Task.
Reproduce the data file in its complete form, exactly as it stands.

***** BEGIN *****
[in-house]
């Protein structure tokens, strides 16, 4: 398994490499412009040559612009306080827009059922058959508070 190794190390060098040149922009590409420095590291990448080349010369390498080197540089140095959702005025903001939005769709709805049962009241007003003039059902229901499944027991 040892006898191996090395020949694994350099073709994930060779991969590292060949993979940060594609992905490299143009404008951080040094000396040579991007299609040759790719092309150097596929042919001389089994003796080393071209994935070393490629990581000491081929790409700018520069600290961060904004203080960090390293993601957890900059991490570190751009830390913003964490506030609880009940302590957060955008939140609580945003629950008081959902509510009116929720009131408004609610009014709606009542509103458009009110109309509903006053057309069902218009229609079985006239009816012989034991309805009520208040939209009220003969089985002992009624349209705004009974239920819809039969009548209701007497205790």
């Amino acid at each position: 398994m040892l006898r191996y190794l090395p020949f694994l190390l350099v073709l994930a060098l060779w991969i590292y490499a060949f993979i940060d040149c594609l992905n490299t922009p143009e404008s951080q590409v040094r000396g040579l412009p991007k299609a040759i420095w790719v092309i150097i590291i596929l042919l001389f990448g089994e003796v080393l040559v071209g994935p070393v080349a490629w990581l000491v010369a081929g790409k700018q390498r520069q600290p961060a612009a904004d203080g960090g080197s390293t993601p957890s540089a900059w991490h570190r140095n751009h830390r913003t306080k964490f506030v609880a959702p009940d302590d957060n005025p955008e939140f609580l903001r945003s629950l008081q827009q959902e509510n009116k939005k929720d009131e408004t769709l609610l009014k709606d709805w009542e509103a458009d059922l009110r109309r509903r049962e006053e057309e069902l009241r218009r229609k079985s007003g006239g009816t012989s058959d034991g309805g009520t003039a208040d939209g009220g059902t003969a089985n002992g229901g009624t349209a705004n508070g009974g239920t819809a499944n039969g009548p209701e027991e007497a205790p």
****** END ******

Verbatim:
[in-house]
């Protein structure tokens, strides 16, 4: 398994490499412009040559612009306080827009059922058959508070 190794190390060098040149922009590409420095590291990448080349010369390498080197540089140095959702005025903001939005769709709805049962009241007003003039059902229901499944027991 040892006898191996090395020949694994350099073709994930060779991969590292060949993979940060594609992905490299143009404008951080040094000396040579991007299609040759790719092309150097596929042919001389089994003796080393071209994935070393490629990581000491081929790409700018520069600290961060904004203080960090390293993601957890900059991490570190751009830390913003964490506030609880009940302590957060955008939140609580945003629950008081959902509510009116929720009131408004609610009014709606009542509103458009009110109309509903006053057309069902218009229609079985006239009816012989034991309805009520208040939209009220003969089985002992009624349209705004009974239920819809039969009548209701007497205790």
């Amino acid at each position: 398994m040892l006898r191996y190794l090395p020949f694994l190390l350099v073709l994930a060098l060779w991969i590292y490499a060949f993979i940060d040149c594609l992905n490299t922009p143009e404008s951080q590409v040094r000396g040579l412009p991007k299609a040759i420095w790719v092309i150097i590291i596929l042919l001389f990448g089994e003796v080393l040559v071209g994935p070393v080349a490629w990581l000491v010369a081929g790409k700018q390498r520069q600290p961060a612009a904004d203080g960090g080197s390293t993601p957890s540089a900059w991490h570190r140095n751009h830390r913003t306080k964490f506030v609880a959702p009940d302590d957060n005025p955008e939140f609580l903001r945003s629950l008081q827009q959902e509510n009116k939005k929720d009131e408004t769709l609610l009014k709606d709805w009542e509103a458009d059922l009110r109309r509903r049962e006053e057309e069902l009241r218009r229609k079985s007003g006239g009816t012989s058959d034991g309805g009520t003039a208040d939209g009220g059902t003969a089985n002992g229901g009624t349209a705004n508070g009974g239920t819809a499944n039969g009548p209701e027991e007497a205790p």